4. You haven’t defined how many tunnels, tunnel route and the steel lining requirements. The cost of that would be prohibitive. If you try to use surface pipes what diameter and what steel thickness do you calculate you’d need to hold the pressure and provide the flow rate required?

      5. What’s the capital cost of generating capacity ($/kW) and energy storage capacity ($/kWh)?

      Here’s some examples of some of what’s involved:

      • 1. In general, it might be possible to use fresh-water bags floating in the sea as the lower reservoir. See
        In the case of Lake Titicaca, the sea is about 160 miles away and a lower reservoir on land could be much closer.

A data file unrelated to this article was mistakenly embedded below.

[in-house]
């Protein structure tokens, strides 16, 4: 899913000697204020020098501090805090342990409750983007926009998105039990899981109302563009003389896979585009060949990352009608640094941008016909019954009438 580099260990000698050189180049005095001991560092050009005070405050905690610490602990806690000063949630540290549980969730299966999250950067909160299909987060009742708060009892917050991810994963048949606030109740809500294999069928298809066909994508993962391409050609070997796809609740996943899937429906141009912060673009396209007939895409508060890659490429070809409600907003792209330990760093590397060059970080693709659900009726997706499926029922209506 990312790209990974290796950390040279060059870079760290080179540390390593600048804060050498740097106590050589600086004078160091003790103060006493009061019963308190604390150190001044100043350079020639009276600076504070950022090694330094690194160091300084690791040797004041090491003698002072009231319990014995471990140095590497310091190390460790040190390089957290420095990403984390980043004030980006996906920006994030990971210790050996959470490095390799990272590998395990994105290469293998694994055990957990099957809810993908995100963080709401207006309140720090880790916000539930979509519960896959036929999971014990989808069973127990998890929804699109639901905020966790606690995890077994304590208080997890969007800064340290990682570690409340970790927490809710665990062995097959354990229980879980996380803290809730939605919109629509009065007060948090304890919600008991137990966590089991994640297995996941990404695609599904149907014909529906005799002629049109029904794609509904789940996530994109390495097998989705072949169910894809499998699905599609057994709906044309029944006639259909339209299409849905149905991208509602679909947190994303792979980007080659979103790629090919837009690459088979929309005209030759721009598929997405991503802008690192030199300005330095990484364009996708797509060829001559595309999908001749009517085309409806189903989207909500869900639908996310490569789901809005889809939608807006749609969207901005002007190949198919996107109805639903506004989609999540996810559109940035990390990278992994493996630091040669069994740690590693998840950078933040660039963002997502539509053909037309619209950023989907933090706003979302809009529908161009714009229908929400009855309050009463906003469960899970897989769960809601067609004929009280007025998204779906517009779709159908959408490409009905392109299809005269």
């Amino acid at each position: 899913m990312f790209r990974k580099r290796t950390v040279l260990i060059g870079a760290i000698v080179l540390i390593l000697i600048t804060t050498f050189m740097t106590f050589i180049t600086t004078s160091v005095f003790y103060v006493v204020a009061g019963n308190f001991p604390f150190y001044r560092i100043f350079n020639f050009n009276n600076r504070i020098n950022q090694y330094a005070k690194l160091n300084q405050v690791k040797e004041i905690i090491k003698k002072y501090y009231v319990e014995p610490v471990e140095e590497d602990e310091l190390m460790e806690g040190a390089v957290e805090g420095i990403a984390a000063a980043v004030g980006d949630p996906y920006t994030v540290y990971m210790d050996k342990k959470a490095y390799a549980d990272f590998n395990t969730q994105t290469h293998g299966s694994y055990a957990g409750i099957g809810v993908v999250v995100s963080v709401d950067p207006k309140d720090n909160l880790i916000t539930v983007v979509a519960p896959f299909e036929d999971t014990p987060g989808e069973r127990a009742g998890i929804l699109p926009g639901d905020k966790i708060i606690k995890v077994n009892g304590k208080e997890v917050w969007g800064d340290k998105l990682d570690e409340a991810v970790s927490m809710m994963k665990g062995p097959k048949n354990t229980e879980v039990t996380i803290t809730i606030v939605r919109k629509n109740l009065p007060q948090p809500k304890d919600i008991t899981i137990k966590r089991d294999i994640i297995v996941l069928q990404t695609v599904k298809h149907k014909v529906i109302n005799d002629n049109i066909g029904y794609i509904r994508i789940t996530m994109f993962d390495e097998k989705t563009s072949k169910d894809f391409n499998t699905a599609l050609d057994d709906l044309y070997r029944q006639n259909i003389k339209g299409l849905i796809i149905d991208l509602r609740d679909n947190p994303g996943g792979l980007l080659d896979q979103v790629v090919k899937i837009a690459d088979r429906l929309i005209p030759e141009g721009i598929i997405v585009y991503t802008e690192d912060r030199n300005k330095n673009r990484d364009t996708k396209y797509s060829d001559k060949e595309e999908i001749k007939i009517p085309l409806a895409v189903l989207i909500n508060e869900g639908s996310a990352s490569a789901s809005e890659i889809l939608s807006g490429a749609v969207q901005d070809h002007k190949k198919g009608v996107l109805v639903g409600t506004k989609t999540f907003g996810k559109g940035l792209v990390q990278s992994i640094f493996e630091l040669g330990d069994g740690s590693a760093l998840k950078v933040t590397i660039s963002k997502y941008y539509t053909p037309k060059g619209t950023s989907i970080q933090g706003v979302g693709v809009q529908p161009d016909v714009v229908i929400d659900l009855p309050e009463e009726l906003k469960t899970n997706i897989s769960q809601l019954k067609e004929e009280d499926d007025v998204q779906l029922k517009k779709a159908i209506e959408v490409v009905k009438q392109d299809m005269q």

2. For a lower reservoir on land, the most useful low-land lies to the North-East of Lake Titicaca, is about 3 times nearer and gets much more rainfall compared to the less useful three times further and dry low-land to the South-West of Lake Titicaca.

        So for a lower reservoir on land, look to the north east of Lake Titicaca would be my suggestion.

        The active volume and energy storage could be greater than any other pumped-hydroelectric scheme in the world, by orders of magnitude and certainly big enough to meet all the energy storage needs of South America for the foreseeable future.

        I’m not proposing a specific size of scheme, not today anyway, so I’m not even going to attempt to answer here any of Peter Lang’s questions asking about the specific engineering design details.

        3. Whilst I readily and happily concede the “need” for “around four pumped storage” “generating/pump stations in between” the upper and lower reservoirs I reject the absolute need for intermediate dams and reservoirs.